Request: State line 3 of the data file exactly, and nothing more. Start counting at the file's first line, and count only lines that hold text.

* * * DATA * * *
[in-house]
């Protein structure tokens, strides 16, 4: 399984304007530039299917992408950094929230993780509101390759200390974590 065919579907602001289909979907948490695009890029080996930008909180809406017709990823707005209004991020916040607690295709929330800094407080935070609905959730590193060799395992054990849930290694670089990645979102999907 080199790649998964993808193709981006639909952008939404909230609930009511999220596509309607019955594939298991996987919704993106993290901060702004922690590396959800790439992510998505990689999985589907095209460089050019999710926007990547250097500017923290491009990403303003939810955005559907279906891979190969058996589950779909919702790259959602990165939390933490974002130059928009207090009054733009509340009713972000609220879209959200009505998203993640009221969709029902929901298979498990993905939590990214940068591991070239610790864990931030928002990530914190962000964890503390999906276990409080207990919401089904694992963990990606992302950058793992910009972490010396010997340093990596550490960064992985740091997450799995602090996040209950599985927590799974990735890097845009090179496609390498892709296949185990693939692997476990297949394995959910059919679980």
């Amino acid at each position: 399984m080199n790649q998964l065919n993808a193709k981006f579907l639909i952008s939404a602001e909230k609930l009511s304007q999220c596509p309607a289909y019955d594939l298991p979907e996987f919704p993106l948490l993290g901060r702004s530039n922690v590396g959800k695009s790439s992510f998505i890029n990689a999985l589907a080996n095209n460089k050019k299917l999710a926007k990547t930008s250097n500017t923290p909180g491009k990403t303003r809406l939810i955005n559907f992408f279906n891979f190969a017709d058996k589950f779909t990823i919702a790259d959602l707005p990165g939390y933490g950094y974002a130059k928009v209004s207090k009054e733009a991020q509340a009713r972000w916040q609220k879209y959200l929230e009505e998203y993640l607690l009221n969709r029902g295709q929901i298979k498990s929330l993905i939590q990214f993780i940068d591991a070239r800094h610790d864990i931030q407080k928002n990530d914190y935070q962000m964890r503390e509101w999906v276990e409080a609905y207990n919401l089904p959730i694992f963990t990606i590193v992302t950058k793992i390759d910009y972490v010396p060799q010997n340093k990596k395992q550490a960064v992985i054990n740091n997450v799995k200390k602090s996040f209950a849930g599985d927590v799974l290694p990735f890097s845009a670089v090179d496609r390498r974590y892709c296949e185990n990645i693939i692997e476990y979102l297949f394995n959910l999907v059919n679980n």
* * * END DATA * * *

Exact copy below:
């Amino acid at each position: 399984m080199n790649q998964l065919n993808a193709k981006f579907l639909i952008s939404a602001e909230k609930l009511s304007q999220c596509p309607a289909y019955d594939l298991p979907e996987f919704p993106l948490l993290g901060r702004s530039n922690v590396g959800k695009s790439s992510f998505i890029n990689a999985l589907a080996n095209n460089k050019k299917l999710a926007k990547t930008s250097n500017t923290p909180g491009k990403t303003r809406l939810i955005n559907f992408f279906n891979f190969a017709d058996k589950f779909t990823i919702a790259d959602l707005p990165g939390y933490g950094y974002a130059k928009v209004s207090k009054e733009a991020q509340a009713r972000w916040q609220k879209y959200l929230e009505e998203y993640l607690l009221n969709r029902g295709q929901i298979k498990s929330l993905i939590q990214f993780i940068d591991a070239r800094h610790d864990i931030q407080k928002n990530d914190y935070q962000m964890r503390e509101w999906v276990e409080a609905y207990n919401l089904p959730i694992f963990t990606i590193v992302t950058k793992i390759d910009y972490v010396p060799q010997n340093k990596k395992q550490a960064v992985i054990n740091n997450v799995k200390k602090s996040f209950a849930g599985d927590v799974l290694p990735f890097s845009a670089v090179d496609r390498r974590y892709c296949e185990n990645i693939i692997e476990y979102l297949f394995n959910l999907v059919n679980n």